Ukraine’s government, PM resign: presidency
KIEV: Ukrainian President Viktor Yanukovych on Monday accepted the resignation of his close ally Prime Minister Mykola Azarov and the entire government, the presidency said.
The surprise move comes as a new parliament prepares to meet after October 28 legislative elections which raised new concerns about democratic standards under Yanukovych.
The ministers will remain in their posts until a new government is formed, the presidency said in a statement.
“President Viktor Yanukovych accepted the resignation of Prime Minister Mykola Azarov, satisfying the demand of the latter,” the statement added.
It noted that according to Ukranian law, whenever the prime minister resigns the entire government must do so alongside the government chief.
The presidency explained the mass resignation by saying that Azarov had decided to take up a parliamentary seat rather than staying on as prime minister.
Under Ukrainian law, deputies have to cease their former work in order to take up their seats in the parliament.
Along with Azarov a number of other ministers were elected to parliament including Deputy Prime Minister Sergiy Tigipko and Economy Minister Petro Poroshenko.
The ruling Regions Party appears to have retained control of the Verkhovna Rada with the help of independents despite a strong challenge from the opposition parties of boxer Vitali Klitschko and imprisoned ex-premier Yulia Tymoshenko.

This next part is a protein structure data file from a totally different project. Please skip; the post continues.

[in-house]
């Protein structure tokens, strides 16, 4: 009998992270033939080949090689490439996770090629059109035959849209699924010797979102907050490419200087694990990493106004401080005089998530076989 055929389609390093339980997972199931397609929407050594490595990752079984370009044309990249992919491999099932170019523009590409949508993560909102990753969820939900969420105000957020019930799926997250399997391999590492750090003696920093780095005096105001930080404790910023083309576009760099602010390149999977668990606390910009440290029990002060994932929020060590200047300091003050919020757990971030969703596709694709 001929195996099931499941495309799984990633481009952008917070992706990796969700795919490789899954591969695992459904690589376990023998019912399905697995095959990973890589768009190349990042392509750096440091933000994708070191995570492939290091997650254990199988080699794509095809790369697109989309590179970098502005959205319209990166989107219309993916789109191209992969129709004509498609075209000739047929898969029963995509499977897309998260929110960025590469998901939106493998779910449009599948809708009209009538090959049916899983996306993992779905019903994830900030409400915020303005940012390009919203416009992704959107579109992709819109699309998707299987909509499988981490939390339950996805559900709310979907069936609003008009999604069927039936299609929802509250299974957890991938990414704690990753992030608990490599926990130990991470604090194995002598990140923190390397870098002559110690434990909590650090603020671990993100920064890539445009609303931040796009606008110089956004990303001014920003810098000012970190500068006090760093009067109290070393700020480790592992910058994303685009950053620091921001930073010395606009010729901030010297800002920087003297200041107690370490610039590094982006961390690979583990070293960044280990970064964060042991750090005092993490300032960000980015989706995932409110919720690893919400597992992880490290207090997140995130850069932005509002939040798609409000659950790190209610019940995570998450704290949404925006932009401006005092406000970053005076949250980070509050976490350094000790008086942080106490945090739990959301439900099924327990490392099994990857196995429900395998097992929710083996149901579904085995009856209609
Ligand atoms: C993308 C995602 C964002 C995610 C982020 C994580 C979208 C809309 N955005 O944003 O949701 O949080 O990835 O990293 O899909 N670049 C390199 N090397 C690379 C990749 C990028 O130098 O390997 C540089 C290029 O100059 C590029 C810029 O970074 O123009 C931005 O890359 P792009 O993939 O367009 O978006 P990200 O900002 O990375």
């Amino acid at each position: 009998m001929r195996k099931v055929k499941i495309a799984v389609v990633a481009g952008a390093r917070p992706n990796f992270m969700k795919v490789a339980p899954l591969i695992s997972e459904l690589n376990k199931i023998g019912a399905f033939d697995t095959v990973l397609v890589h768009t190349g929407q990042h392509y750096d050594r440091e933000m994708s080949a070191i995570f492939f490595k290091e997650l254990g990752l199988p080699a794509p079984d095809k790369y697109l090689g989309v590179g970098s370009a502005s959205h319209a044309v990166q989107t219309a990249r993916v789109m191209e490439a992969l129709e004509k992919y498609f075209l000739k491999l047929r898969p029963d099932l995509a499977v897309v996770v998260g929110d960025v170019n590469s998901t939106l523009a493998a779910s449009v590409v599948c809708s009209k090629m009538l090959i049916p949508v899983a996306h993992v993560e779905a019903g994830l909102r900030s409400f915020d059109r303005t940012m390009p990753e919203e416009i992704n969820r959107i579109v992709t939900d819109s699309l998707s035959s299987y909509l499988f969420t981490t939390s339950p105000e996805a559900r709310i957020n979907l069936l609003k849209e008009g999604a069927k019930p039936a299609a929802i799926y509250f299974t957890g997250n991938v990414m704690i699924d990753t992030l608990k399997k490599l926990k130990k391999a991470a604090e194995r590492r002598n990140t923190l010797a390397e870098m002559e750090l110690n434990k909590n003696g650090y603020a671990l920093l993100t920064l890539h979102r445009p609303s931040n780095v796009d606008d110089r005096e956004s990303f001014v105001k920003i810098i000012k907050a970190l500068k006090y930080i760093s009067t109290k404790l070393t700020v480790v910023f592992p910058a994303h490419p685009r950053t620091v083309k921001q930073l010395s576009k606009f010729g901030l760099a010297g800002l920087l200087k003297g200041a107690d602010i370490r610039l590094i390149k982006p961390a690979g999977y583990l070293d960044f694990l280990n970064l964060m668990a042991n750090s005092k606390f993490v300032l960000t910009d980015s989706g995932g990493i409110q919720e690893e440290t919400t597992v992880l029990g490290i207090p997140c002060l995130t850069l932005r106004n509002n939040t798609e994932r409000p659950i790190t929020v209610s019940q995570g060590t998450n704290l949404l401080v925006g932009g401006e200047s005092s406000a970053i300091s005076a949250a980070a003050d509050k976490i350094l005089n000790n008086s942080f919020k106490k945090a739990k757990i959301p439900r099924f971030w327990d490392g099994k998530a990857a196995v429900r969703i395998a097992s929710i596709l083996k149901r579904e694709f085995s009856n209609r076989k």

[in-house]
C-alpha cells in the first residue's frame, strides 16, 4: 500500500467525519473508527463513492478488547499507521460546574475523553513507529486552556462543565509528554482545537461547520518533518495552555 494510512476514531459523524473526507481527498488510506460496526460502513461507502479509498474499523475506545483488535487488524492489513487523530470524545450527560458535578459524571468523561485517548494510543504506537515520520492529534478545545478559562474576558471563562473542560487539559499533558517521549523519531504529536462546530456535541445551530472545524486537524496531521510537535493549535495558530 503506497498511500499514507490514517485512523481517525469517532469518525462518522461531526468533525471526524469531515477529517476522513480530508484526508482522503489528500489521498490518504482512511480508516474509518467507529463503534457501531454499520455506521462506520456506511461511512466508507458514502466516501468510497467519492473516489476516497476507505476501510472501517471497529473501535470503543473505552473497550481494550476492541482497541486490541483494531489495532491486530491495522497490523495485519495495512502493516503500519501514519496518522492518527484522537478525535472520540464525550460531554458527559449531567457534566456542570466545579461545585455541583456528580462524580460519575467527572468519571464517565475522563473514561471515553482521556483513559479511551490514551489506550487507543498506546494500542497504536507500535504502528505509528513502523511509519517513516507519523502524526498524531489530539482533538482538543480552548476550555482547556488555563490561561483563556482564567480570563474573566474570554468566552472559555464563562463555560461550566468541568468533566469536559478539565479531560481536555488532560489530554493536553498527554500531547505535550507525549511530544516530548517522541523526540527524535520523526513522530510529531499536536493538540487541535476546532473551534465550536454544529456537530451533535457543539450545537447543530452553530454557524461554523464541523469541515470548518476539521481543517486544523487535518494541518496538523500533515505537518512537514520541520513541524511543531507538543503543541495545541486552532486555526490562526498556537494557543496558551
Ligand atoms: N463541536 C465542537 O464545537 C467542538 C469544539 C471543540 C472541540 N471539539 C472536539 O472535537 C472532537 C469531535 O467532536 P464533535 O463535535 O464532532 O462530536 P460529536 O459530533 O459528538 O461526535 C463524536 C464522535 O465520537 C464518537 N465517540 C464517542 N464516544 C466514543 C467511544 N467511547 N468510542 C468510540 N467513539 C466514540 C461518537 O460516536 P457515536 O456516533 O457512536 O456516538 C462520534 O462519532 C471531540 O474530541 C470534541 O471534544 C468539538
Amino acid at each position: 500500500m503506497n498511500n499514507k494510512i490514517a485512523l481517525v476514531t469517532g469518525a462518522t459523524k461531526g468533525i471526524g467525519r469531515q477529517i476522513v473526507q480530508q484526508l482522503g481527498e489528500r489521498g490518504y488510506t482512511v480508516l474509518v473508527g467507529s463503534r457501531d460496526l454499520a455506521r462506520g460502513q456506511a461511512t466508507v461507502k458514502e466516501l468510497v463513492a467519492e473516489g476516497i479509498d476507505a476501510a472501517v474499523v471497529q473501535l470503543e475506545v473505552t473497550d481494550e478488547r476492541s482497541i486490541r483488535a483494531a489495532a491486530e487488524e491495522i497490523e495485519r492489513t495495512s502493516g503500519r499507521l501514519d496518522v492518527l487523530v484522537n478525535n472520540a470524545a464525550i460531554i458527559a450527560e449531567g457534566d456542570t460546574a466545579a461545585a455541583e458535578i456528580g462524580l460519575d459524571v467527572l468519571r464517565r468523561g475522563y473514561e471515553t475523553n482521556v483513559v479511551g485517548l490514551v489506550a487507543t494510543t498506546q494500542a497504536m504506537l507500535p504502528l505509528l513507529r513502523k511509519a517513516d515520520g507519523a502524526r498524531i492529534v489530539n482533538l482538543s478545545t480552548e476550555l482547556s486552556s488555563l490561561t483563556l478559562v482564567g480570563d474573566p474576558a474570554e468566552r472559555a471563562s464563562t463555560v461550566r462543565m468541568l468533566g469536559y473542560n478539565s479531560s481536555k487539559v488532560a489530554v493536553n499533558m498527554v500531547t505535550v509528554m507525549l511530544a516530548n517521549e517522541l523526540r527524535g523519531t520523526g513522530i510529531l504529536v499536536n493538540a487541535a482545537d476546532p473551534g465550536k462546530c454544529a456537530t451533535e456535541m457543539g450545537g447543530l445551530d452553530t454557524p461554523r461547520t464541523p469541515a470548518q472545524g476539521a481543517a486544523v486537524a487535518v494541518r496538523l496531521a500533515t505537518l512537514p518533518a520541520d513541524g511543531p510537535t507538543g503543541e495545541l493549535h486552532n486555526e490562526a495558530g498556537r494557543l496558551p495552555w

A Russian-speaking bureaucrat mocked by many in Ukraine for his dry and humourless image, Azarov took office in 2010 shortly after Yanukovych defeated Tymoshenko in fiercely contested presidential elections.
Azarov has always been seen as a close ally of Yanukovych but some analysts believe his powerbase has been undermined by the recent rise of a “Family” of close acquaintances of the president into top positions.
According to Regions Party parliament faction chief Olexander Efremov, all the ministers who have seats in the Rada will take them and thus resign, the Interfax news agency reported.
Possible successors to Azarov could include First Deputy Prime Minister Valeri Khoroshkovsky and National Bank chief Sergiy Arbuzov, the latter seen as a key member of the “Family” of Yanukovych allies.
“It is possible that this radical resignation makes sense, it is better to dissolve the government and appoint another one,” said Kostyantyn Bondarenko, head of the Ukrainian Politics Institute.
He said that resignation made sense for Azarov who was approaching the pension age of 65 and would have had to work on replacing a string of ministers had he stayed in power.
Ukrainian parliament speaker Volodymyr Lytvyn said that a decision on the composition of the new government could only be taken once parliament meets for its first session later this month.